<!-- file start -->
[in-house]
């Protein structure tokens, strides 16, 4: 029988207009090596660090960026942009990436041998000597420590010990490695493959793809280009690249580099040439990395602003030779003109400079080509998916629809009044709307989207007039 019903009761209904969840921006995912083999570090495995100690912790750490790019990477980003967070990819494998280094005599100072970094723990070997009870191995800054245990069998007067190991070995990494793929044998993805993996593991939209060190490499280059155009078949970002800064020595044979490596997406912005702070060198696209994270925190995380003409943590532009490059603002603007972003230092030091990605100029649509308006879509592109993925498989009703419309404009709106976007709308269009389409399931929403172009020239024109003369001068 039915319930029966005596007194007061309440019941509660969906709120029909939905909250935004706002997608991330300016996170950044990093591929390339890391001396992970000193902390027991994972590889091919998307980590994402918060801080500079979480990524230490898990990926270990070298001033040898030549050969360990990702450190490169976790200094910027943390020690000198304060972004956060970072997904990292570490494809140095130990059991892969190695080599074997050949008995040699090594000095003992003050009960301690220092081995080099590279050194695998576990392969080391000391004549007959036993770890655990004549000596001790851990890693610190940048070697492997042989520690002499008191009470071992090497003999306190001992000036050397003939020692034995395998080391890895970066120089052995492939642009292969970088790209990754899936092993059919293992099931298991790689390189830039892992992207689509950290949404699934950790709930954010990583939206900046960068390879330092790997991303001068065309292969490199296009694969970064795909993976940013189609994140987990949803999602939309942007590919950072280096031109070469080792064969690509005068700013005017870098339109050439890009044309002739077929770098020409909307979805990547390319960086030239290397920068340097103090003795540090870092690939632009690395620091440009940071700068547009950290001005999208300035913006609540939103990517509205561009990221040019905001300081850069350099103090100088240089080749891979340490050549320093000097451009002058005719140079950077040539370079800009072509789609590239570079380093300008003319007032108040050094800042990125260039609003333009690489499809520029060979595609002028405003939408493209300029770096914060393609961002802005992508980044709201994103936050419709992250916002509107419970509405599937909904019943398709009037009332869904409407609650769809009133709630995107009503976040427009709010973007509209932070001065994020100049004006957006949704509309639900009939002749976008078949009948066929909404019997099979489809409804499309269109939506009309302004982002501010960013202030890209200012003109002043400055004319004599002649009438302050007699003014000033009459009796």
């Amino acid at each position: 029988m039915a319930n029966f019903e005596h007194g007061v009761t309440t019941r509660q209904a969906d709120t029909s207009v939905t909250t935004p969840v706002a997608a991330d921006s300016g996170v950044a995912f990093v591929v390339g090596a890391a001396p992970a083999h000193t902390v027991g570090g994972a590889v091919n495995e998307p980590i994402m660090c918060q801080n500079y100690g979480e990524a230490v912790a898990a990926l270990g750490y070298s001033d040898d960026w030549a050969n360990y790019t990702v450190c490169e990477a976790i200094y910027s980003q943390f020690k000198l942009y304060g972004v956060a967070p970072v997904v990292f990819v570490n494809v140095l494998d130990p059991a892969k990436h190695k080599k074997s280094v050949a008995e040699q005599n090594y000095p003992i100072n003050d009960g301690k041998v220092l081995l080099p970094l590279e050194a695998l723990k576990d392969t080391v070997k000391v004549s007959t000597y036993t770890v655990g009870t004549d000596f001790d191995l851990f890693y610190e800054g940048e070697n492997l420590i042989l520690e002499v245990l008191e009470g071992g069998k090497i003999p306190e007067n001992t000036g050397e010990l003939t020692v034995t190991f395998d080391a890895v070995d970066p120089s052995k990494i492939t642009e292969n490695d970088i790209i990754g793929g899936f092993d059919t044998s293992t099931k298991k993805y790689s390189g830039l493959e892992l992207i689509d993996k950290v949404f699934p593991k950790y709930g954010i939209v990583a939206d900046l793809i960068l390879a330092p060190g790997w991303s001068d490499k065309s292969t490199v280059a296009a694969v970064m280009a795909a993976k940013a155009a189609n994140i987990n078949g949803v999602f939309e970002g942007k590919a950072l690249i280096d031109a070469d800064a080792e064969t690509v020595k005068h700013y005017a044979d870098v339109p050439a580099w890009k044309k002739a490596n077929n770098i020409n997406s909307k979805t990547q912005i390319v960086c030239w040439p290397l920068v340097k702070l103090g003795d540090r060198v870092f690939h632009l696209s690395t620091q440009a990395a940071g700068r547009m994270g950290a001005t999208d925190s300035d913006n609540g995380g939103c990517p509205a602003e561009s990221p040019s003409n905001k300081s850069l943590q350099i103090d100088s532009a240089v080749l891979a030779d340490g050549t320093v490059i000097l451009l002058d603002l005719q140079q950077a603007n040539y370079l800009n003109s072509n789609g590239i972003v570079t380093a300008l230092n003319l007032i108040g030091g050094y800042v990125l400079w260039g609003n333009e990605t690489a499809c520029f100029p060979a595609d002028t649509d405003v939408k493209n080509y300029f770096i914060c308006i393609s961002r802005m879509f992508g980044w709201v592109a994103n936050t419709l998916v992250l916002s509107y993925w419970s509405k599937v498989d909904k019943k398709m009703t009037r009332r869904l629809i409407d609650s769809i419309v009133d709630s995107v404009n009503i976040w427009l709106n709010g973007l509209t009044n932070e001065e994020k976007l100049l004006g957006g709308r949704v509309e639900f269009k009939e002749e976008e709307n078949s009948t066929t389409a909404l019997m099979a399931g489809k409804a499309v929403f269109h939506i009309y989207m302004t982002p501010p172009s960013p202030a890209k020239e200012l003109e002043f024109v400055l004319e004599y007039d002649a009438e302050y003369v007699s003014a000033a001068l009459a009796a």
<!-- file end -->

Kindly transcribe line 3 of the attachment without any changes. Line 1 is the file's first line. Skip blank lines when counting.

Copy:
């Amino acid at each position: 029988m039915a319930n029966f019903e005596h007194g007061v009761t309440t019941r509660q209904a969906d709120t029909s207009v939905t909250t935004p969840v706002a997608a991330d921006s300016g996170v950044a995912f990093v591929v390339g090596a890391a001396p992970a083999h000193t902390v027991g570090g994972a590889v091919n495995e998307p980590i994402m660090c918060q801080n500079y100690g979480e990524a230490v912790a898990a990926l270990g750490y070298s001033d040898d960026w030549a050969n360990y790019t990702v450190c490169e990477a976790i200094y910027s980003q943390f020690k000198l942009y304060g972004v956060a967070p970072v997904v990292f990819v570490n494809v140095l494998d130990p059991a892969k990436h190695k080599k074997s280094v050949a008995e040699q005599n090594y000095p003992i100072n003050d009960g301690k041998v220092l081995l080099p970094l590279e050194a695998l723990k576990d392969t080391v070997k000391v004549s007959t000597y036993t770890v655990g009870t004549d000596f001790d191995l851990f890693y610190e800054g940048e070697n492997l420590i042989l520690e002499v245990l008191e009470g071992g069998k090497i003999p306190e007067n001992t000036g050397e010990l003939t020692v034995t190991f395998d080391a890895v070995d970066p120089s052995k990494i492939t642009e292969n490695d970088i790209i990754g793929g899936f092993d059919t044998s293992t099931k298991k993805y790689s390189g830039l493959e892992l992207i689509d993996k950290v949404f699934p593991k950790y709930g954010i939209v990583a939206d900046l793809i960068l390879a330092p060190g790997w991303s001068d490499k065309s292969t490199v280059a296009a694969v970064m280009a795909a993976k940013a155009a189609n994140i987990n078949g949803v999602f939309e970002g942007k590919a950072l690249i280096d031109a070469d800064a080792e064969t690509v020595k005068h700013y005017a044979d870098v339109p050439a580099w890009k044309k002739a490596n077929n770098i020409n997406s909307k979805t990547q912005i390319v960086c030239w040439p290397l920068v340097k702070l103090g003795d540090r060198v870092f690939h632009l696209s690395t620091q440009a990395a940071g700068r547009m994270g950290a001005t999208d925190s300035d913006n609540g995380g939103c990517p509205a602003e561009s990221p040019s003409n905001k300081s850069l943590q350099i103090d100088s532009a240089v080749l891979a030779d340490g050549t320093v490059i000097l451009l002058d603002l005719q140079q950077a603007n040539y370079l800009n003109s072509n789609g590239i972003v570079t380093a300008l230092n003319l007032i108040g030091g050094y800042v990125l400079w260039g609003n333009e990605t690489a499809c520029f100029p060979a595609d002028t649509d405003v939408k493209n080509y300029f770096i914060c308006i393609s961002r802005m879509f992508g980044w709201v592109a994103n936050t419709l998916v992250l916002s509107y993925w419970s509405k599937v498989d909904k019943k398709m009703t009037r009332r869904l629809i409407d609650s769809i419309v009133d709630s995107v404009n009503i976040w427009l709106n709010g973007l509209t009044n932070e001065e994020k976007l100049l004006g957006g709308r949704v509309e639900f269009k009939e002749e976008e709307n078949s009948t066929t389409a909404l019997m099979a399931g489809k409804a499309v929403f269109h939506i009309y989207m302004t982002p501010p172009s960013p202030a890209k020239e200012l003109e002043f024109v400055l004319e004599y007039d002649a009438e302050y003369v007699s003014a000033a001068l009459a009796a």